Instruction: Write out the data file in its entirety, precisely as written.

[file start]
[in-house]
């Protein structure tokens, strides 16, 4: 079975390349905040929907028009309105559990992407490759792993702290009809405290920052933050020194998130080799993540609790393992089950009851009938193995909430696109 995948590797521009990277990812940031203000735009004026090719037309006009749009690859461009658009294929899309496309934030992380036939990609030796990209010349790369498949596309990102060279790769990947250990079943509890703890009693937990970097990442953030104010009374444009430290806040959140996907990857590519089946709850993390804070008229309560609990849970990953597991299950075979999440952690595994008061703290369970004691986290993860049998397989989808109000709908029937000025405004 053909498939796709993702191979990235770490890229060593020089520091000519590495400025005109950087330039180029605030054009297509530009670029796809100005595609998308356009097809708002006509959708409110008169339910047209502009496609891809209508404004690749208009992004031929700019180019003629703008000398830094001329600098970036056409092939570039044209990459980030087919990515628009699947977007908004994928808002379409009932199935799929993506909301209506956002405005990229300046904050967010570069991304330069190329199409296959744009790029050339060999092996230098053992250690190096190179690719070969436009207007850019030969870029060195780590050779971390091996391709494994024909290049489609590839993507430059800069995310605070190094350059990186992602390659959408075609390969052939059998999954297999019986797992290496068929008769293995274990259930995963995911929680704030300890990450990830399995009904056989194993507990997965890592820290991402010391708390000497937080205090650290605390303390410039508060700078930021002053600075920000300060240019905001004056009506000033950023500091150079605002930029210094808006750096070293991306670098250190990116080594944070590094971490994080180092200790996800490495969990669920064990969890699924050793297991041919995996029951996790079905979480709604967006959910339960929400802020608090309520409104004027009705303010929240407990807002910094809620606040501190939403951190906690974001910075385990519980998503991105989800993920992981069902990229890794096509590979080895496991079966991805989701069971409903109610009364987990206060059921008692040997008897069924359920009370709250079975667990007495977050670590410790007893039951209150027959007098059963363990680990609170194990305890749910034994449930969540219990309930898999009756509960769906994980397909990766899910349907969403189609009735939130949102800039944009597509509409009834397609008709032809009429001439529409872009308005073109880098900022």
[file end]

[in-house]
């Protein structure tokens, strides 16, 4: 079975390349905040929907028009309105559990992407490759792993702290009809405290920052933050020194998130080799993540609790393992089950009851009938193995909430696109 995948590797521009990277990812940031203000735009004026090719037309006009749009690859461009658009294929899309496309934030992380036939990609030796990209010349790369498949596309990102060279790769990947250990079943509890703890009693937990970097990442953030104010009374444009430290806040959140996907990857590519089946709850993390804070008229309560609990849970990953597991299950075979999440952690595994008061703290369970004691986290993860049998397989989808109000709908029937000025405004 053909498939796709993702191979990235770490890229060593020089520091000519590495400025005109950087330039180029605030054009297509530009670029796809100005595609998308356009097809708002006509959708409110008169339910047209502009496609891809209508404004690749208009992004031929700019180019003629703008000398830094001329600098970036056409092939570039044209990459980030087919990515628009699947977007908004994928808002379409009932199935799929993506909301209506956002405005990229300046904050967010570069991304330069190329199409296959744009790029050339060999092996230098053992250690190096190179690719070969436009207007850019030969870029060195780590050779971390091996391709494994024909290049489609590839993507430059800069995310605070190094350059990186992602390659959408075609390969052939059998999954297999019986797992290496068929008769293995274990259930995963995911929680704030300890990450990830399995009904056989194993507990997965890592820290991402010391708390000497937080205090650290605390303390410039508060700078930021002053600075920000300060240019905001004056009506000033950023500091150079605002930029210094808006750096070293991306670098250190990116080594944070590094971490994080180092200790996800490495969990669920064990969890699924050793297991041919995996029951996790079905979480709604967006959910339960929400802020608090309520409104004027009705303010929240407990807002910094809620606040501190939403951190906690974001910075385990519980998503991105989800993920992981069902990229890794096509590979080895496991079966991805989701069971409903109610009364987990206060059921008692040997008897069924359920009370709250079975667990007495977050670590410790007893039951209150027959007098059963363990680990609170194990305890749910034994449930969540219990309930898999009756509960769906994980397909990766899910349907969403189609009735939130949102800039944009597509509409009834397609008709032809009429001439529409872009308005073109880098900022």